So all in all both theories rely on a communication issue from central nervous system to brain and therefore (biological ).

      Regards to previous blog on peer support – Well peer support and service to others is one of main (non mediation ) therapies for treating depression. So fabulous reason to join the expanding peer workforce.

      Report comment

      • I think antidepressants work for some people and don’t for others, the same way drinking alcohol to relax works for some and works horribly for others.

        But, till when are you people going to point out that depression is correlated with biology? The trivial fact that we are biological creatures and everything we do is related in some way to our bodies, be it laughing, crying, pooping, having sex or whatever else it is, is practically senseless in real life unless you are working to make new drugs or the like.

        And “therapy” is an endless trap of listening and talking, except in a few cases. How many times have we seen “therapists” give money to people who are distressed because they lack funds? How many times have we seen them barge into abusive homes to save children from being abused? When do we ever see them risking their own neck to do anything for anyone, except sitting and talking endlessly in a closed room and keeping people trapped in “therapy” with no tangible solutions to their problems?

        Nope, instead, it is an endless trap of summoning the person to the therapist’s office, making “observations” about “improvement”, sending them back solution-less to their home and waiting to do the same thing another day.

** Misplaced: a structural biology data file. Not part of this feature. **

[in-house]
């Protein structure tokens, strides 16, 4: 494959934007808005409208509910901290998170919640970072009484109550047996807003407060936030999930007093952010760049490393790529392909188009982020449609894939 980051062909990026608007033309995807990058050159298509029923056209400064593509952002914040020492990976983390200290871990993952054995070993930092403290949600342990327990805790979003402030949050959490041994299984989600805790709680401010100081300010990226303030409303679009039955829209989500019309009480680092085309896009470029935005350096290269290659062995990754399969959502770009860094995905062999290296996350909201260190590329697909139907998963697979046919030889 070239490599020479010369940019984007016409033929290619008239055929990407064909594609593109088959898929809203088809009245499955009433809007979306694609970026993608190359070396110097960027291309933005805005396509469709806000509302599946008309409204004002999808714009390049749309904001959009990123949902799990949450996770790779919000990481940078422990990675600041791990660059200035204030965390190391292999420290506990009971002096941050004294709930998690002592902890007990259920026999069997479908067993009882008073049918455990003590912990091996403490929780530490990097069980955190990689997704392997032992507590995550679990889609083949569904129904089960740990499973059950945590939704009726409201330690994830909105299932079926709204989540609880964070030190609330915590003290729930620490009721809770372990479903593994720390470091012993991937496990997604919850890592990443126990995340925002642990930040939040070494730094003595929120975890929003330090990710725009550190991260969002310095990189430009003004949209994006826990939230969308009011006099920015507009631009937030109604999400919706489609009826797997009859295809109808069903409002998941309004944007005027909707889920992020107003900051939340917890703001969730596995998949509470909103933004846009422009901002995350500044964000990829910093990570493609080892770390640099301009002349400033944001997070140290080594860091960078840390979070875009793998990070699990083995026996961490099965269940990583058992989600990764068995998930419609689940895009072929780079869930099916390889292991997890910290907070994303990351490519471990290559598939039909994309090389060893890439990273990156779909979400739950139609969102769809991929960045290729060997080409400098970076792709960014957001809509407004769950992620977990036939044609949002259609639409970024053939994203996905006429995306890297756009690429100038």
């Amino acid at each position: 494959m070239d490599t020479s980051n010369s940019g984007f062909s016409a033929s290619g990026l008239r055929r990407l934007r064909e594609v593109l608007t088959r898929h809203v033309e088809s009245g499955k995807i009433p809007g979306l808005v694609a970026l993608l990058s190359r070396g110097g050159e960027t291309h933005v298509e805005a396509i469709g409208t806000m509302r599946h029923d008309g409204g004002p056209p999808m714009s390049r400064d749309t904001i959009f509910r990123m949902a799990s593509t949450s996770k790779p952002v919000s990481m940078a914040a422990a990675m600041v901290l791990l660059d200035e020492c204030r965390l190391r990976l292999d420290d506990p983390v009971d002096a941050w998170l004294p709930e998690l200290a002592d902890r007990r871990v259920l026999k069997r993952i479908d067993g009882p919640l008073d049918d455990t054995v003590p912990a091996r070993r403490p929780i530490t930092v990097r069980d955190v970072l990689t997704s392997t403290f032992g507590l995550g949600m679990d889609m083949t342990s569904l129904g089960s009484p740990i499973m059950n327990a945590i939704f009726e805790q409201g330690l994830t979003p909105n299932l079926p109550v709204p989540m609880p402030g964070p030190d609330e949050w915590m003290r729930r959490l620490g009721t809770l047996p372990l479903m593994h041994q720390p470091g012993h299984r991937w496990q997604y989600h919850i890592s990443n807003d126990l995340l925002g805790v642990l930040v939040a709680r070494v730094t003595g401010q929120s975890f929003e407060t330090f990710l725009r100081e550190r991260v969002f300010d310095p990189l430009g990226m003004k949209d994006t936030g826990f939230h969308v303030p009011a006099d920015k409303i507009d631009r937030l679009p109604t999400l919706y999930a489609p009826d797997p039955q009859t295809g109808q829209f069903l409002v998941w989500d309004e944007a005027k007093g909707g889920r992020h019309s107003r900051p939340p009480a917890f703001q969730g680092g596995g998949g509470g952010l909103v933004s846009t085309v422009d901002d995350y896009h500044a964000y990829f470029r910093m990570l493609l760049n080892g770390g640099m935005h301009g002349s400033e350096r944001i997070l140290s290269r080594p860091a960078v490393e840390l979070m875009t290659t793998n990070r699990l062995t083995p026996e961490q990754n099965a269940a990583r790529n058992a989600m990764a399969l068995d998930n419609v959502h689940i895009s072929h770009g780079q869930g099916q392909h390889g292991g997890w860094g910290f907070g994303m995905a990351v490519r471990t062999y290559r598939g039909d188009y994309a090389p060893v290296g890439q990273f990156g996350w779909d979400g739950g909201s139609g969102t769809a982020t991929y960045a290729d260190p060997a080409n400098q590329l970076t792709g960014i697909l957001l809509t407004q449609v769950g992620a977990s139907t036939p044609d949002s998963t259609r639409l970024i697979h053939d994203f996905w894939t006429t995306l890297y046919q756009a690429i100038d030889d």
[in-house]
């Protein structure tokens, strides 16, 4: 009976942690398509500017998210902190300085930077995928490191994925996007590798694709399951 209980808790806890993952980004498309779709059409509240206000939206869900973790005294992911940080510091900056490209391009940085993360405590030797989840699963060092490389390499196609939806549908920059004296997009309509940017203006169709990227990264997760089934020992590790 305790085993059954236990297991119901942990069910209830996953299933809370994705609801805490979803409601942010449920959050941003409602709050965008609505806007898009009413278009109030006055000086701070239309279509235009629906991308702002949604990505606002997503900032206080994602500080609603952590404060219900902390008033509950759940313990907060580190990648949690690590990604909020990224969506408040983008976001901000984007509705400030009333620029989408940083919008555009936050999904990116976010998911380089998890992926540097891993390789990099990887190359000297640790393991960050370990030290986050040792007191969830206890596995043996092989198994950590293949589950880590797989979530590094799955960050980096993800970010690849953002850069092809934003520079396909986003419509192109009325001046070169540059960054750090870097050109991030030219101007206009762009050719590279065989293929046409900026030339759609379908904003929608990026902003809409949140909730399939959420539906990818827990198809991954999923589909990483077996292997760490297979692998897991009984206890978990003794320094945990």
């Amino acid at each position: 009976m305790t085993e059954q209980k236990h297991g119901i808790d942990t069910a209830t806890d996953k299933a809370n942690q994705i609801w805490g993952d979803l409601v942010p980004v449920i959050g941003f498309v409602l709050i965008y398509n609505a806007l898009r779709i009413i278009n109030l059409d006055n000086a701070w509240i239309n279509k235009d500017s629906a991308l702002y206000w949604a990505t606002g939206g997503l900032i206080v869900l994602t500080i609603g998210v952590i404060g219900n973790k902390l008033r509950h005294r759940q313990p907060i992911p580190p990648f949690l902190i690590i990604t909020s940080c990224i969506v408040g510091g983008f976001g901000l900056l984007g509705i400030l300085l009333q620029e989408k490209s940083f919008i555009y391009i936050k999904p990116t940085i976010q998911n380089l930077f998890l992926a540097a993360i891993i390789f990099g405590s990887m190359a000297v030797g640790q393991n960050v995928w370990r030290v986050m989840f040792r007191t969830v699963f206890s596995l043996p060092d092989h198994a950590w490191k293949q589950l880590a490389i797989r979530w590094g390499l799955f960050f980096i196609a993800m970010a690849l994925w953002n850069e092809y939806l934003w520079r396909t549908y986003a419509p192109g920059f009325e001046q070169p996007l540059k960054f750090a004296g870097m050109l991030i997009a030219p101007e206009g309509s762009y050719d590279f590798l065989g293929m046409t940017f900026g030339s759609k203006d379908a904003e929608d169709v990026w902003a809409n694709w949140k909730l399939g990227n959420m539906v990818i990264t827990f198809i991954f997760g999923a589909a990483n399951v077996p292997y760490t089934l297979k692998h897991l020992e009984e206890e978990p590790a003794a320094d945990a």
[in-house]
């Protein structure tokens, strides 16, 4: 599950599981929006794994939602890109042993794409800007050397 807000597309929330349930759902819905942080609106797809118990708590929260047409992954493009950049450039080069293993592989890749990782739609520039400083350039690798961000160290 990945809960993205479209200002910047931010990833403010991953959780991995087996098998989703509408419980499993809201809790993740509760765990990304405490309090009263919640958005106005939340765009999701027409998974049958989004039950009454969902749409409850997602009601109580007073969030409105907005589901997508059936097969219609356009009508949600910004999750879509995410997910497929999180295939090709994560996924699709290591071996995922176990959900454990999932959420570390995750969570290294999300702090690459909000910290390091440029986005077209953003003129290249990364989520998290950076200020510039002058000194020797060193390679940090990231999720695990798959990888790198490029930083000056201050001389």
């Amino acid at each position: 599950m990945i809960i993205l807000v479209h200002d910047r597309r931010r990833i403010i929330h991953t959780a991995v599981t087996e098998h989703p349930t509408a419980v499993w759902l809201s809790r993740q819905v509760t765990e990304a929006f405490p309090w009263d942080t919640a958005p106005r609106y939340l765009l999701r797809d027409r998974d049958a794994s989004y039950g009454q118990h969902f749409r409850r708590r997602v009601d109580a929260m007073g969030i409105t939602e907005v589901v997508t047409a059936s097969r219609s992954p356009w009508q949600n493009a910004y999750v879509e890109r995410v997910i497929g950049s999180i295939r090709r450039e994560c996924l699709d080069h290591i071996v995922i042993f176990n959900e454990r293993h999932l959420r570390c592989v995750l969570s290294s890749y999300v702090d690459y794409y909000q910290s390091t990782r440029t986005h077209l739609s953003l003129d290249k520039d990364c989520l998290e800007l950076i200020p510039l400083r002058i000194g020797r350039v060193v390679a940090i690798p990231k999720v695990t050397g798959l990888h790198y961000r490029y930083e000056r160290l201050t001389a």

Great for the therapist’s career. Not so great for the client.

        Report comment

        • Registeredforthissite,

          Everything we do is indeed correlated with biological activity. But this in no way establishes the fact that despondency is a biological pathology. That’s the essence of the psychiatric hoax. In reality, despondency/sadness/depression is an adaptive response.

          Report comment

        • Zoloft worked magic for me. A lot like voodoo actually. A kind, compassionate nurse talked to me while I wept uncontrollably from guilt for wanting to kill myself. I feared I would go to Hell.

          For over a year I had almost no one say ANYTHING kind to me. I was mentally ill, so taking “meds” was all I needed. Forget kindness or empathy. Those are for “normal” people, but the SMI can live without any compassion. We have no emotional needs at all–except those cocktails can control.

          The nurse’s kind words inspired the placebo effect and ended my depression in less than 12 hours. No 30 day waiting period required.

          Too bad I had to go to the hospital and take drugs to have someone talk to me nicely.

          Report comment

    • Several factors are involved in the continuing increase in anti-depressant use.
      1. The constant advertising of medication – if you `suffer’ ??? see your doctor and take a pill. This perpetuation of magical powers of `medicine’ that got its main push with Penicillin, a truly magical drug, in the 1940s.
      2. The expectation that life should be pain free
      3. The belief that doctors are miracle workers and will make life pain free
      4 The lack of training of first level doctors, particularly in mental health. (approx 40 hours total)
      5. Time pressure in first level doctors
      6. Drug companies direct advertising to doctors, including quasi bribery.
      7. Refusal of government authorities to examine drug trial results, cause, ? bribery.